The current U.S. hemp scene can only be described as confusing. In fact, the cash crop’s resurgence has been marked with lots of confusion due to a lax regulatory structure. The Farm Bill legalized the cultivation and sale of industrial hemp, and the only stipulation it made was that hemp had to have less than 0.3% THC to be considered legal. The industry has labored under this stipulation for the past year, and hemp farmers have had to bear the brunt.
Ted Galaty, a Minnesota hemp farmer and owner of Hemp Maze Minnesota, recently had a package of industrial hemp confiscated in the mail. He was sending the hemp to a lab for THC testing, but he learned that the lab hadn’t received his sample. Upon checking the package tracking, he met an alert notifying him that his package had been ‘seized by law enforcement.’
In October 2019, a couple of months after the Farm Bill was signed into law, the U.S. Department of Agriculture (USDA) published its interim final rule on hemp. The rule reiterated the Farm Bill’s stance on THC levels and stated that farmers had to have their hemp tested before harvest. Hemp that exceeds the federally allowed limit is called ‘hot hemp’ and has to be destroyed.
However, different policies in different states make interstate transport of hemp a complicated issue. Galaty was testing the first of four planned indoor hemp crops, and he was sending it to Colorado to save money. The Minnesota Department of Agriculture charges $250 for each grow location while the Colorado company he contracted charged about $30.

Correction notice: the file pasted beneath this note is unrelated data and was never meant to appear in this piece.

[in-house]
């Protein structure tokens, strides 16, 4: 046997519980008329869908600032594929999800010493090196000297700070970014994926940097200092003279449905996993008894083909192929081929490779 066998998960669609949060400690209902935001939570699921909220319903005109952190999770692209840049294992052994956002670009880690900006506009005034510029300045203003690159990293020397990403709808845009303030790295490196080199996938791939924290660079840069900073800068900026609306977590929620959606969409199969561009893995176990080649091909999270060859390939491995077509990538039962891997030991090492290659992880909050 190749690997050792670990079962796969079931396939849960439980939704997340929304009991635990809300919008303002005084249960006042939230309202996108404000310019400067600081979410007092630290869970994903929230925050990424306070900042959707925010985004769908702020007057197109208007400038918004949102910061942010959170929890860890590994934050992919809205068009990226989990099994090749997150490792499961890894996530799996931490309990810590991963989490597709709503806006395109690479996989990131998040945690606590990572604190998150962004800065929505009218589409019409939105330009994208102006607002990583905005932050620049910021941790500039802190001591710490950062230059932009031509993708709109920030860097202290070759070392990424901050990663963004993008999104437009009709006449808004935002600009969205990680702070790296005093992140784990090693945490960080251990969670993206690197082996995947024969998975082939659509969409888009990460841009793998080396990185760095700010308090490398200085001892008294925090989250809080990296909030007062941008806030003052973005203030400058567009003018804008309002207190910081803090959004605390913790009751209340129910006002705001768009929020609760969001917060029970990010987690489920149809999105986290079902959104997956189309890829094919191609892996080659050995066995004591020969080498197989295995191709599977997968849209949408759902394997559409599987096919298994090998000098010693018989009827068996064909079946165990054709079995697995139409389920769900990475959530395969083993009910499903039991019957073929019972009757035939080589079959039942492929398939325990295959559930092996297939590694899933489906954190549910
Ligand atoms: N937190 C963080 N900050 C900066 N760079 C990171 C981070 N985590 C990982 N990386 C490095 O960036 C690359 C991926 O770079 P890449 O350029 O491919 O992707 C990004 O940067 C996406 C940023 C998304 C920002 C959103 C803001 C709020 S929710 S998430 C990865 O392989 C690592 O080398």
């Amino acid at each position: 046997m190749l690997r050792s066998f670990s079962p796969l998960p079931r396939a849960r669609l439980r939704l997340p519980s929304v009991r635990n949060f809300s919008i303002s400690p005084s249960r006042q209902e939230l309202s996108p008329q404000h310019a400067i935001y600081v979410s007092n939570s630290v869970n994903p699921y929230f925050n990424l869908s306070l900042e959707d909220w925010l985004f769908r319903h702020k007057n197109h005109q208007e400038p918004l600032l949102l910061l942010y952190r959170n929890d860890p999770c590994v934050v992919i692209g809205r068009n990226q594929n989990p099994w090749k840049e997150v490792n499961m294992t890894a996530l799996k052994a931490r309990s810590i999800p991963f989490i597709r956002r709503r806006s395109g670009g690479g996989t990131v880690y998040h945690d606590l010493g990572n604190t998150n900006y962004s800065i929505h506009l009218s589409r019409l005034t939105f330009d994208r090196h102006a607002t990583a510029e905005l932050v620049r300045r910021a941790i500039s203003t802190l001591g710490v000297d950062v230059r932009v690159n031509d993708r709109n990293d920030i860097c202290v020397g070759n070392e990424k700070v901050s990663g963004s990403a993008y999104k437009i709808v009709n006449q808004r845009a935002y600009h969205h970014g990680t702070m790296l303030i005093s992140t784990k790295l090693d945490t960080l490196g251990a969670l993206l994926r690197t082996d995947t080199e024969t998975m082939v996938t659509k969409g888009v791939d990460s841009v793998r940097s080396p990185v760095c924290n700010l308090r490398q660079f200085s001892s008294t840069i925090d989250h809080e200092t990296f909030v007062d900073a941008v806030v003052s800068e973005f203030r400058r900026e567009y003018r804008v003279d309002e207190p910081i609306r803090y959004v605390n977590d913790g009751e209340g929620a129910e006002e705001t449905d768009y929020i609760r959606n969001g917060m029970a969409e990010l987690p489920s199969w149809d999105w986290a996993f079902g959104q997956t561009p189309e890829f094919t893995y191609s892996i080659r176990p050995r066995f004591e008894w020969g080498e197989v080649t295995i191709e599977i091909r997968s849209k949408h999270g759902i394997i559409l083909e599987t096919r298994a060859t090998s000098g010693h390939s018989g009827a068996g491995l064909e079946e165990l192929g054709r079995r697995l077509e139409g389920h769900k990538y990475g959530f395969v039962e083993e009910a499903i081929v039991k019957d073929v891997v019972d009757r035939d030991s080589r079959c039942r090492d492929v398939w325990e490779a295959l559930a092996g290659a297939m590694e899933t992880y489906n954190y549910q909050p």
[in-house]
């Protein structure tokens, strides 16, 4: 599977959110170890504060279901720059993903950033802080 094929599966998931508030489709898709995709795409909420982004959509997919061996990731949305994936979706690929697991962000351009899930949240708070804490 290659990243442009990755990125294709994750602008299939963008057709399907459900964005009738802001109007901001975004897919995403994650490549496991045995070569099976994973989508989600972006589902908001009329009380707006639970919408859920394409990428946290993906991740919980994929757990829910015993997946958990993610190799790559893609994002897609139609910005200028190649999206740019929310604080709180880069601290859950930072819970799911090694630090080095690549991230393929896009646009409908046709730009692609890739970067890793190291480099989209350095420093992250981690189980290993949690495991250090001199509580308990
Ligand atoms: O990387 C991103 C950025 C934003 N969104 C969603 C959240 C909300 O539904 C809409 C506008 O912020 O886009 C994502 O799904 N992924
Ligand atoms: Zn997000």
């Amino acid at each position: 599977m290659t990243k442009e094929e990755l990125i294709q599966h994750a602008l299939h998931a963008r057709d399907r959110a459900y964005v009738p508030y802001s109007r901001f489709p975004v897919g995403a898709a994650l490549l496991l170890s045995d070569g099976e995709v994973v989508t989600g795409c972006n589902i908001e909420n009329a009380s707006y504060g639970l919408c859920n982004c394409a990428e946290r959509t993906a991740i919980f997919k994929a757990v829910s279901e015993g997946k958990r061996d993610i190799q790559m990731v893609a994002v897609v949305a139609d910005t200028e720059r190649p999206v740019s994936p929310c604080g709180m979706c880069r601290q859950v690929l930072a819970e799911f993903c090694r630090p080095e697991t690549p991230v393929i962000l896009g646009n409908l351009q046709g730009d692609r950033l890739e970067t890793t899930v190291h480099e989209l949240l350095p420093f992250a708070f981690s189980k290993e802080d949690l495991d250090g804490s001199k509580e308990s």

Postal guidelines state that the sender of any package containing industrial hemp must have proof that the crop was grown under a valid state license, and must have lab results showing it has less than 0.3% THC. However, since Galaty was sending his samples out for that very test, his package didn’t have the results.
Hemp is virtually identical to marijuana, and without THC testing capabilities, it’s impossible to tell them apart. This has made it quite difficult for postal inspectors to handle hemp cases objectively.
“It creates an indie amount of work for us,” says Rachel Williams, inspector and team leader of the U.S. Postal Service’s Contraband Investigation and Interdiction Team. After a short conversation with Galaty clarifying the issue, she had his hemp sent on its way to Colorado for testing.
Galaty understands that the postal inspectors were exercising due diligence. “I’m not saying they’re in the wrong. We just need to work out a better way to do this,” he says.
Experts say it is such unfortunate stories of what hemp farmers go through that makes companies like Champignon Brands Inc. (CSE: SHRM) to be frustrated by the seemingly endless litany of encounters between law-abiding farmers and overly suspicious law enforcement personnel.
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